September 2011 Church & State | Featured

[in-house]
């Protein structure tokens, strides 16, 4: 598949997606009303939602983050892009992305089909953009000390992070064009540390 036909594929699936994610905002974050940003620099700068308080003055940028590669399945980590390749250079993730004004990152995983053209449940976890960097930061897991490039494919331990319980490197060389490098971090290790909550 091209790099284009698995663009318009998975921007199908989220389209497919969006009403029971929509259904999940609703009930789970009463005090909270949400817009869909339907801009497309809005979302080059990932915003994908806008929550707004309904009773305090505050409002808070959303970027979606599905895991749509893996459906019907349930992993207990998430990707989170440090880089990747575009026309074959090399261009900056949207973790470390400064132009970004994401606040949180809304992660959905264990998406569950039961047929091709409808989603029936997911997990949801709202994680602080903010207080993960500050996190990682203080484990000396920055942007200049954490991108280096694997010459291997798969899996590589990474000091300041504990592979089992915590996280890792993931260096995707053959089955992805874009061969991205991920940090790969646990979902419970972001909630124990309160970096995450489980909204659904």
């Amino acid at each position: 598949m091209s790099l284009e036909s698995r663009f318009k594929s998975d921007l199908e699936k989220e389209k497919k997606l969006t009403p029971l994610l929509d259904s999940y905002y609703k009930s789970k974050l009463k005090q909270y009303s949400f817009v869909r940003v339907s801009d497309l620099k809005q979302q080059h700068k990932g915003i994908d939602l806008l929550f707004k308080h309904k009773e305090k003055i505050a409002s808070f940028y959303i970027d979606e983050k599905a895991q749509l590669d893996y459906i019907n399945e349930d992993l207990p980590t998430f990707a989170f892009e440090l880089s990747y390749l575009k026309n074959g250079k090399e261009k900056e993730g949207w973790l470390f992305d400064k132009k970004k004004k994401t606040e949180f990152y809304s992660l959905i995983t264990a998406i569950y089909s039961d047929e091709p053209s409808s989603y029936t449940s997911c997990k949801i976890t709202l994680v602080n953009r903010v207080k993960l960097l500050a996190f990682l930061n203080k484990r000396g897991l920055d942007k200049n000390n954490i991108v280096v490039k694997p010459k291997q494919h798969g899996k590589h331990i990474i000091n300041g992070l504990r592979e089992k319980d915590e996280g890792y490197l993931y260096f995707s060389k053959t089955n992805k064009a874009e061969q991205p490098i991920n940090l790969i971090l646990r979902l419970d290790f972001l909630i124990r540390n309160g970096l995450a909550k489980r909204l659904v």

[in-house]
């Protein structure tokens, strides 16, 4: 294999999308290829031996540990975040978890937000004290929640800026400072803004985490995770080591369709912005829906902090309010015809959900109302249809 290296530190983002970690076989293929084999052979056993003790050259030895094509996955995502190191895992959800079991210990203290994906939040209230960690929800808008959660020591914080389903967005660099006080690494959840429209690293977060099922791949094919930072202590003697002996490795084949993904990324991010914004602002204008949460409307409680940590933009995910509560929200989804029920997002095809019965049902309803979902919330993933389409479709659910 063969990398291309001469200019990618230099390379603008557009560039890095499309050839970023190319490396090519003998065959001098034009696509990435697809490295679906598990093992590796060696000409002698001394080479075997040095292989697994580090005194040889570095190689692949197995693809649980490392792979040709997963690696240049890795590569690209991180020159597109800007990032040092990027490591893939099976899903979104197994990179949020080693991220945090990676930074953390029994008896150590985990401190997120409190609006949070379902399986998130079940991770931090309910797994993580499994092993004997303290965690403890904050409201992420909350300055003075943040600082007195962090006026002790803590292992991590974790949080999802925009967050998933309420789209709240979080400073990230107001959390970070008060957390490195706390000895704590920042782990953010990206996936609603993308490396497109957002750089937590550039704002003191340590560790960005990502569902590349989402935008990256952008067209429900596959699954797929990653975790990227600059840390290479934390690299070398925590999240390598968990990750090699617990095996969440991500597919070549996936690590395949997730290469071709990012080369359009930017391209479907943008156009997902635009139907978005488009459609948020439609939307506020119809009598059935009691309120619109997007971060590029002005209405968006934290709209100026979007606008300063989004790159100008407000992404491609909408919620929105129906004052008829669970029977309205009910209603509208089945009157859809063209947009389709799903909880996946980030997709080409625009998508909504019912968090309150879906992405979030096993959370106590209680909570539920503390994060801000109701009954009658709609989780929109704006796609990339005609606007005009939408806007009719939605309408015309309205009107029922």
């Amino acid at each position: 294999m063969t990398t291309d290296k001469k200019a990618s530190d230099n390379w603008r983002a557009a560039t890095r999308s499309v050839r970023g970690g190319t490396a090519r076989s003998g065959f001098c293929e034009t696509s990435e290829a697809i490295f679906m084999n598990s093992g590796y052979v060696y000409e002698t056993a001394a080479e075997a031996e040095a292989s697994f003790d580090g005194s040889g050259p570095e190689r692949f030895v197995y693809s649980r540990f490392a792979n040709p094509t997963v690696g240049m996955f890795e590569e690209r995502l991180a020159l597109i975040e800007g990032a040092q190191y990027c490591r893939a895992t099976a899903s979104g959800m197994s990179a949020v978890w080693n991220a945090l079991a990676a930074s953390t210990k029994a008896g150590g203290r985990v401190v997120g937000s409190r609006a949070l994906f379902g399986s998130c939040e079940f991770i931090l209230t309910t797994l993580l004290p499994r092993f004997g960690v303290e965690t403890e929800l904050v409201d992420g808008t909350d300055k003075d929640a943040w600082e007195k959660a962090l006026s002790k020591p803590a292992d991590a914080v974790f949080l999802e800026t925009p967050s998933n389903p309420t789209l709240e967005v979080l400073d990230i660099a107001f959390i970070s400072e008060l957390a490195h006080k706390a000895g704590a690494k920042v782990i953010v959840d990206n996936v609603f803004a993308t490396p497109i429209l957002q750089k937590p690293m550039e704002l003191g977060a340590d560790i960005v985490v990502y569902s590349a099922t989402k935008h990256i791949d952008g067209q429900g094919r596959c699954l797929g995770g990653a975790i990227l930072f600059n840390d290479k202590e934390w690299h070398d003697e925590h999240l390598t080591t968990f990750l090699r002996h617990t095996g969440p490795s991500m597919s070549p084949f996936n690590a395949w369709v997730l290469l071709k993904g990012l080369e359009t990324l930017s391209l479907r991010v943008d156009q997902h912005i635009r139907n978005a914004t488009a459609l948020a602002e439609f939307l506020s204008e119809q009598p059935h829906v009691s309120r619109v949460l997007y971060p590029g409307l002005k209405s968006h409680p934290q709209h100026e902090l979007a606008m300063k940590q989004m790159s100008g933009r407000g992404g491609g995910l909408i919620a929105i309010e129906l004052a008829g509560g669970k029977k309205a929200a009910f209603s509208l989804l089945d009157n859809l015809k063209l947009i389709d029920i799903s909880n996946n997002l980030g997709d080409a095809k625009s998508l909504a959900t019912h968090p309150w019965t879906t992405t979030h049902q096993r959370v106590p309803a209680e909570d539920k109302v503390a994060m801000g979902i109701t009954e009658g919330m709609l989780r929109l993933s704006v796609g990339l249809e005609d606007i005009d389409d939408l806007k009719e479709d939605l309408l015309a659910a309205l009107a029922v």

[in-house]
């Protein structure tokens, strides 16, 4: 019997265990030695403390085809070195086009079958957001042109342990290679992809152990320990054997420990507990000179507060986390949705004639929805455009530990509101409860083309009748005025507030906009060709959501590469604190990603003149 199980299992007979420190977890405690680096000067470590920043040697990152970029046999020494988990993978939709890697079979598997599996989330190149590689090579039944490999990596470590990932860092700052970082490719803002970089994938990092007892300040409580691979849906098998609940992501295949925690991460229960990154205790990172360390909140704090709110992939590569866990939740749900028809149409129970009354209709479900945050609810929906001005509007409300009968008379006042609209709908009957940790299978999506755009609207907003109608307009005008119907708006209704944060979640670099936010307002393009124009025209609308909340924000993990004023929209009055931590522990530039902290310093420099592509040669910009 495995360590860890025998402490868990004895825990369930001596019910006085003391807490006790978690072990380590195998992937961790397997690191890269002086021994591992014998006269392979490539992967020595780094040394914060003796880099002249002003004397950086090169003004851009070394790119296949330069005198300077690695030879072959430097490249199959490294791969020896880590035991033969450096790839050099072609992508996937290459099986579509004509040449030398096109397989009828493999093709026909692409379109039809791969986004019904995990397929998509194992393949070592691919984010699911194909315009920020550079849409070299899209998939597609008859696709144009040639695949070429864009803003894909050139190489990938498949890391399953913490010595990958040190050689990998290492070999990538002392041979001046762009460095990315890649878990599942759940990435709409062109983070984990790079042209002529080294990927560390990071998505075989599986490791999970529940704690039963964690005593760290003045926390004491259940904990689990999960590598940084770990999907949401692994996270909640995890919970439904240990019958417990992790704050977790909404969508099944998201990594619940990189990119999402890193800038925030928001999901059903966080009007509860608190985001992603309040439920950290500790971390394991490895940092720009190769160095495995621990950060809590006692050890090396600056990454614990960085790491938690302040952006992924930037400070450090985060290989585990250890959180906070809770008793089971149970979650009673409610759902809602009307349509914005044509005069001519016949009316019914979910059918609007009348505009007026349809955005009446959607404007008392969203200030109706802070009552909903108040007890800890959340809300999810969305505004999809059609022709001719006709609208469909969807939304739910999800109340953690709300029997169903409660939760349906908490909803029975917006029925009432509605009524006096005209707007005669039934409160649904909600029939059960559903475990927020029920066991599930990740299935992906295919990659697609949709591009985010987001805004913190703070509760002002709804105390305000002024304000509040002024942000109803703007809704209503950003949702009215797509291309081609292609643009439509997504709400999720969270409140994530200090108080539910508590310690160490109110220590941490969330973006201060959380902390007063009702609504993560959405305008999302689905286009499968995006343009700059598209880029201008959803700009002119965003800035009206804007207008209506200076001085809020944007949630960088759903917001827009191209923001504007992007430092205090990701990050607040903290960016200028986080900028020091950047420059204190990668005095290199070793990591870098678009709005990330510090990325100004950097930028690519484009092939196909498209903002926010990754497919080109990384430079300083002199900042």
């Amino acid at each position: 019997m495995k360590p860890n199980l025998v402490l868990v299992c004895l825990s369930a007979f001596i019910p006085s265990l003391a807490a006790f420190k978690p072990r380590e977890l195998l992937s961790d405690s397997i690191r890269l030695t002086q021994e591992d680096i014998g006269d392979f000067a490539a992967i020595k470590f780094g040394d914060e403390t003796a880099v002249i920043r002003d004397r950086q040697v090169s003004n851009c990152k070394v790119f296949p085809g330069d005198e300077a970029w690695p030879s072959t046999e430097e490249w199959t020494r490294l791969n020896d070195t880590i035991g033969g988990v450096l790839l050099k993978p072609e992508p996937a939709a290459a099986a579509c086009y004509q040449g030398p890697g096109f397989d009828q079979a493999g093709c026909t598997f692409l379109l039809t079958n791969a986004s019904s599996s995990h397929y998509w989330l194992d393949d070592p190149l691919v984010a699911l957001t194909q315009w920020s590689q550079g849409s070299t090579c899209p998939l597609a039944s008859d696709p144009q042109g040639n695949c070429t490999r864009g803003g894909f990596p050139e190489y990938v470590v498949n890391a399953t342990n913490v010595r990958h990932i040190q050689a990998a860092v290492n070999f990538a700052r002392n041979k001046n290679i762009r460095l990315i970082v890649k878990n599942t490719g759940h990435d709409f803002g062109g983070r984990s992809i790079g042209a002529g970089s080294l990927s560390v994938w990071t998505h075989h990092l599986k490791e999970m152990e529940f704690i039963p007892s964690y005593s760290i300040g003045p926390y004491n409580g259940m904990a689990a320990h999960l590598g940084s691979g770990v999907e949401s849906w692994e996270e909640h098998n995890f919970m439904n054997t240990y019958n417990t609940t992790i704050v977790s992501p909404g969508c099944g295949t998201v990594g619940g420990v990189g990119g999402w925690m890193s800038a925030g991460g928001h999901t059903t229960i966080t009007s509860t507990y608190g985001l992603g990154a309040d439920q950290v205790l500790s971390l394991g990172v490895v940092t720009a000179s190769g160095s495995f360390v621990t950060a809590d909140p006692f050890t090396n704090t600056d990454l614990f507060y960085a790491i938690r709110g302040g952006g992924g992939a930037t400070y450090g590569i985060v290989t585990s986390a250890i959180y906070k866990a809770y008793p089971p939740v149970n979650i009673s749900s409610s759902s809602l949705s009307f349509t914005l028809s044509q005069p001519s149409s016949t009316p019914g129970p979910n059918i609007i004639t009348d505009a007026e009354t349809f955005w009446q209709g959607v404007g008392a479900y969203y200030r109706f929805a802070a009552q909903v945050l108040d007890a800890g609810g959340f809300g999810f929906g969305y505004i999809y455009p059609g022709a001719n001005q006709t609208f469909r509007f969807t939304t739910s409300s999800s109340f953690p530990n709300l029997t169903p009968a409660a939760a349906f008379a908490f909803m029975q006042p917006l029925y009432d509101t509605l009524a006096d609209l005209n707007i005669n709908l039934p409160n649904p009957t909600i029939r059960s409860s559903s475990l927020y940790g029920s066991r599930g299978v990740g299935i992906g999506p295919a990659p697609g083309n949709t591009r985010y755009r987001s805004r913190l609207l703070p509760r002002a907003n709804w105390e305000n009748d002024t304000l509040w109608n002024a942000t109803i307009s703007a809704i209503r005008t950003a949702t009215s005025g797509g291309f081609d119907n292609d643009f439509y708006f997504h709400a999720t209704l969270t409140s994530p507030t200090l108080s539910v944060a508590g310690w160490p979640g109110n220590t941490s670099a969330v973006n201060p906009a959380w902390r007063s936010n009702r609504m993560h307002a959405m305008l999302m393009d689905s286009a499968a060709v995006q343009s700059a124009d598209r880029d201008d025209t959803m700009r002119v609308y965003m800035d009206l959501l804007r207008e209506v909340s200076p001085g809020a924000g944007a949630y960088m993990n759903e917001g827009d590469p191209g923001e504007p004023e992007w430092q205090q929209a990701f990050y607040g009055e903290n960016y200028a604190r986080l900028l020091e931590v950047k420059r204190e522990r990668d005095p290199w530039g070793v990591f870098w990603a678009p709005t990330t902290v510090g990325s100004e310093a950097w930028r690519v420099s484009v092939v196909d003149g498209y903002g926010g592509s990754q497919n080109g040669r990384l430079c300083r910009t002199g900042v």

To most people, the Statue of Liberty is the quintessential symbol of American life. Ensconced in New York Harbor, “Lady Liberty” has held her torch aloft for generations of immigrants seeking freedom on these shores.But to John Benefiel, an Oklahoma pastor affiliated with the Heartland Apostolic Reformation Network, the Statue of Liberty means something else – something sinister.“You know where we got it from?” Benefiel asked during an August 2010 sermon. “French Freemasons. Listen, folks: That is an idol, a demonic idol, right there in New York Harbor…. It’s a statue of a false goddess, the Queen of Heaven. We don’t get liberty from a false goddess, folks. We get our liberty from Jesus Christ and that Statue of Liberty in no way glorifies Jesus Christ.”Benefiel also believes that Washington, D.C., is under a curse from God because it is named for Columbia, a Pagan goddess. During the same sermon, Benefiel said he would “divorce Baal” from the nation’s capital and called for renaming it the “District of Christ.” (In fact, the “Columbia” in D.C.’s name refers to Christopher Columbus.)Such unusual views pop up in the far corners of the American religious scene from time to time, but usually the people who hold them are marginalized. Not Benefiel. He has friends in high places, among them Texas Gov. Rick Perry.Perry tapped Benefiel and a host of other Religious Right extremists to organize a day-long, fundamentalist-themed Christian rally Aug. 6. If Perry thought the prayer-and-fasting event would be non-controversial, he was soon to learn otherwise.Opposition to the worship service at Houston’s Reliant Stadium – dubbed “The Response: A Call to Prayer for a Nation in Crisis” – began spreading as soon as Perry announced it in early June. It grew quickly. Critics asserted that Perry had joined forces with radical religious leaders to promote the event, and they blasted it for its exclusionary theology and intolerance.But critics did more than just complain. They organized. The day before the Perry event, Americans United Executive Director Barry W. Lynn traveled to Houston to speak at a press conference criticizing the governor’s injudicious mixture of religion and government. That evening, Lynn spoke at a rally held at Houston’s Mount Ararat Baptist Church that – in contrast to Perry’s event – was designed to showcase inclusion, diversity and broadly based religious liberty for all.Speaking to a crowd of over 300 at the “Family, Faith & Freedom” celebration, Lynn slammed the Perry prayer service for its fundamentalists-only perspective.“I’m not really here to be angry tonight, but I am here to issue a reprimand to those who are trying to manipulate our constitutional rights and protections,” Lynn said. “The Constitution does not allow the endorsement of religion. It does not allow the exclusion of certain faiths or people who share no religious faith from full fellowship in the American community. So it certainly does not allow the day-long prayer rally literally initiated by the governor and orchestrated by some of the fringiest folks on the American religious scene today.”Joining Americans United in sponsoring the rally were the Houston AU Chapter, the Texas ACLU and progressive allies.Other speakers at the celebration were the Rev. William Lawson, a civil rights leader and founding pastor of Wheeler Avenue Baptist Church in Houston;Imam Qasim Khan, president and CEO of Shades of White, an Islamic organization working toward world peace; Mini Timmaraju of the (Hindu) Vedanta Society of Greater Houston; the Rev. Ellen Cooper Davis, pastor of Northwoods Unitarian Universalist Church; Dr. Ariel Thomann, founding member of Humanists of Houston; and Paul Asofsky, president of the Texas ACLU’s board of directors, who read a statement by Rabbi Steve Morgen, associate rabbi at Congregation Beth Yeshurun.It’s still a little uncertain what motivated Perry to initiate his controversial gathering, nicknamed the “Prayer-a-palooza” by some. On The Response’s website, Perry lists a litany of problems plaguing the nation and says America can’t solve them without God’s help. “Right now, America is in crisis: we have been besieged by financial debt, terrorism and a multitude of natural disasters,” wrote Perry. “As a nation, we must come together and call upon Jesus to guide us through unprecedented struggles, and thank him for the blessings of freedom we so richly enjoy.”To plan and promote the event, Perry turned to an array of Religious Right organizations, many of which sit far on the fringes of American life. Chief among them was the American Family Association (AFA), an organization whose rhetoric is so extreme it has been designated a “hate group” by the Southern Poverty Law Center.Founded by the Rev. Donald Wildmon in the late 1970s, the AFA originally focused on derailing salacious television programming. The spread of cable made that more or less a non-starter, and as the ’80s progressed, the group took on other issues, attacking church-state separation, gays, feminists and other targets of the far right.These days, Wildmon’s son Tim oversees a sprawling Tupelo, Miss.-based empire with an annual budget of $21.4 million. AFA staffers never hesitate to employ the most lurid rhetoric possible. AFA issues analyst Bryan Fischer has become notorious for outrageous statements. In October of 2009, Fischer told attendees at the Family Research Council’s Values Voter Summit that Adolf Hitler invented church-state separation. That was just a start. Since then, Fischer has gone on to assert that Native Americans deserved to lose control of the continent because they were Pagans and sexual deviants, called gay sex a form of “domestic terrorism,” advocated for the reintroduction of blasphemy laws in America, insisted that grizzly bear attacks on humans are a sign that “the land is under a curse” and claimed that Muslims have no right to build mosques in this country because the First Amendment protects only Christians.In the wake of the horrific July 22 mass shooting in Norway by right-wing extremist Anders Behring Breivik, Fischer wrote a blog asserting that Breivik, who opposed Muslim immigration and wanted Norway to re-embrace its Christian roots, had a point. According to Fischer, Breivik’s “analysis of cultural trends in Europe and the danger created by Islamic immigration and infiltration is accurate…. Breivik’s angst was caused by the presence of so many Muslims in Norway and Europe, which he correctly observes is leading to ‘cultural annihilation.’”Given the opportunity to condemn Fischer for the comments, Perry refused. He issued a statement to The Washington Post saying simply that he “believes there is no justification for such a horrendous act of violence.”But the AFA looks positively mainstream compared to some of Perry’s other prayer partners. One of the organizers of the stadium event was the International House of Prayer, a controversial congregation based in Grandview, Mo. The church’s founder, Mike Bickle, has been criticized for stressing the need to convert Jews to charismatic forms of Christianity and for a portrayal of Jesus that emphasizes militancy and violence. He also believes he has been to Heaven – twice.Bickle once gave a sermon arguing that TV talk show host Oprah Winfrey is the forerunner of a satanic “Harlot Babylon” end-times religion. “I believe that one of the main pastors, as a forerunner to the Harlot movement – it’s not the Harlot movement yet – is Oprah,” Bickle said in an undated sermon posted on the website. “She is winsome, she is kind, she is reasonable, she is utterly deceived, utterly deceived. A classy woman, a cool woman, a charming woman, but has a spirit of deception and she is one of the clear pastors, forerunners to the Harlot movement.”Bickle’s church is close to Lou Engel and other Pentecostal evangelists who promote a theology known as the “Seven Mountains” movement. Adherents of this doctrine believe they must conquer seven “mountains” of modern life to establish a proper “Christian” reign – government, education, media, arts and entertainment, the family, business and religion.The Texas Observer reported last month that Perry has growing ties to the “Seven Mountains” crowd. According to the magazine, two Texas pastors, Tom Schlueter and Bob Long, visited Perry in his office in late September of 2009 to report that they had received a prophecy that Texas had been proclaimed “The Prophet State.” As such, they said God expected Texas to lead the nation to revival. Naturally, the governor would have a special role to play.The Observer’s Forrest Wilder wrote that Schlueter claimed he had received a prophetic message from another pastor, Chuck Pierce, and that Pierce had commanded him to “pray by lifting the hand of the one I show you that is in the place of civil rule.”Wilder reports that Schlueter, Long and others are part of the New Apostolic Reformation, a little known but militant Pentecostal faction. “Believers fashion themselves modern-day prophets and apostles,” Wilder wrote. “They have taken Pentecostalism, with its emphasis on ecstatic worship and the supernatural, and given it an adrenaline shot. The movement’s top prophets and apostles believe they have a direct line to God. Through them, they say, [God] communicates specific instructions and warnings. When mankind fails to heed the prophecies, the results can be catastrophic: earthquakes in Japan, terrorist attacks in New York, and economic collapse. On the other hand, they believe their God-given decrees have ended mad cow disease in Germany and produced rain in drought-stricken Texas.”The movement has an ominous political goal. As Wilder puts it, “The new prophets and apostles believe Christians – certain Christians – are destined to not just take ‘dominion’ over government, but stealthily climb to the commanding heights of what they term the ‘Seven Mountains’ of society, including the media and the arts and entertainment world. They believe they’re intended to lord over it all. As a first step, they’re leading an ‘army of God’ to commandeer civilian government.”Researcher Rachel Tabachnick, who has doggedly followed the New Apostolic Reformation and posted videos of many of its leaders on YouTube, calls the group “the biggest international religious movement you never heard of.”Tabachnick warns that movement leader Peter Wagner oversees “an international network of apostles and prophets who believe they are unifying the church to take control over government and society, and bring about the return of Jesus. The apostles have a 50-state communications and mobilization network of ‘prayer warriors,’ which is becoming increasingly enticing to right-wing politicians.” In addition to the New Apostolic Reformation crowd, the leadership team of Perry’s Response was studded with figures whose views are far outside the mainstream. Among them were “Christian nation” pseudo-historian David Barton and TV preacher John Hagee, who has been scored for making anti-Semitic, anti-Catholic and anti-gay remarks.Other members of The Response team may not be household names, but they also hold very extreme views. As a group, they tend to be obsessed with abortion, homosexuality and secularism, blaming gays and a lack of adherence to their religion for just about every bad thing in American life.In what might have been an effort to draw attention away from these extreme groups, Response organizers recruited some better-known Religious Right leaders to endorse the prayerfest. These included James Dobson, founder of Focus on the Family; Tony Perkins, president of the Family Research Council, and Richard Land, top lobbyist for the Southern Baptist Convention.Perry may have belatedly realized that he had signed on with a rowdy crew. As the event approached, he began saying that he wasn’t sure if he would even speak at the rally. The morning of the event, he limited his participation to a scripture reading and prayer. (Perhaps stung by the avalanche of criticism, Perry insisted during his prayer that God “is a wise, wise God, and he’s wise enough not to be affiliated with any political party.”)Other public officials seemed wary as well. Perry had invited all 49 other governors to attend his event, but only Gov. Sam Brownback (R-Kan.) showed up. (Florida Gov. Rick Scott put in an appearance by videotape.) The governors might have been scared off by the event’s exclusionary tone. The primary religious leaders behind the effort tend to come from the margins of Christianity. Some of them also see themselves as the potential saviors of America. Bickle and Engle are aligned with “Joel’s Army,” a group that cites a passage from the Old Testament Book of Joel as a clarion call for Christians of their stripe to take dominion over America. (The passage in question, Joel 2:15-16, reads, “Blow the trumpet in Zion, declare a holy fast, call a sacred assembly. Gather the people, consecrate the assembly; bring together the elders, gather the children, those nursing at the breast. Let the bridegroom leave his room and the bride her chamber.”)Non-Christian, mainline Christian and non-theist groups spoke out against this alarming attempt to mix church and state, noting that this theology is favored by only certain types of American Christians, certainly not a majority.Perry’s backers were not fazed. In fact, they responded that non-Christians should feel free to attend the worship service – and get saved.Eric Bearse, a spokesman for The Response who formerly worked as Perry’s communications director, told the AFA’s American Family Radio that the event would be evangelistic in tone. “A lot of people want to criticize what we’re doing, as if we’re somehow being exclusive of other faiths,” Bearse said. “But anyone who comes to this solemn assembly, regardless of their faith tradition or background, will feel the love, grace, and warmth of Jesus Christ in that assembly hall, in that arena. And that’s what we want to convey, that there’s acceptance and that there’s love and that there’s hope if people will seek out the living Christ.”Allan Parker, president of the Justice Foundation and an early organizer of the Perry event, sent a revealing message to supporters. It read, “This is an explicitly Christian event because we are going to be praying to the one true God through His son, Jesus Christ. It would be idolatry of the worst sort for Christians to gather and invite false gods like Allah and Buddha and their false prophets to be with us at that time. Because we have religious liberty in this country, they are free to have events and pray to Buddha and Allah on their own. But this is time of prayer to the One True God through His son, Jesus Christ, who is The Way, The Truth, and The Life.” (Other organizers might have realized that Parker had been a little too candid. He was dropped from the planning committee, and his email was scrubbed from the internet.)As the Perry rally approached, some in the media began to wonder if the event had a political dimension. They noted that at the same time Perry was promoting the event, he was toying with the idea of jumping into the presidential race.Perry did succeed in lining up support from Religious Right heavy hitters, but turnout was less than spectacular. Reliant Stadium seats 71,500 people, but attendance got nowhere near that. From the stage, Dobson announced that 22,000 people were present.AU’s Lynn did a round of media interviews prior to the event. Appearing on MSNBC’s “Hardball with Chris Matthews” alongside FRC’s Perkins, Lynn blasted the Religious Right leader for aligning with extreme groups. During the segment, Matthews aired a collection of clips featuring the prayer rally organizers saying extreme things. Among them was Benefiel’s sermon about the Statue of Liberty and various over-the-top statements by Fischer. When Matthews asked Perkins to respond, a clearly uncomfortable Perkins could only reply that rally organizers held a range of views, and that he did not agree with all of them. (Not surprisingly, Perkins did not point out that the AFA’s Fischer has spoken twice at Perkins’ Values Voter Summit.)AU’s Lynn attended Perry’s rally. In a statement issued to the media, Lynn observed, “Gov. Perry achieved his goal today. He drove almost every major Religious Right leader and group into his corral. If he decides to run for president, the Perry brand will be everywhere he wants it to be.”Lynn said the event also shows that the Religious Right is getting geared up for more political intrigue in the coming months.. “The Religious Right wants to take dominion over American government so they can impose their narrow perspective on everyone,” Lynn observed. “The event today is likely to reenergize that movement as we head into the 2012 elections.”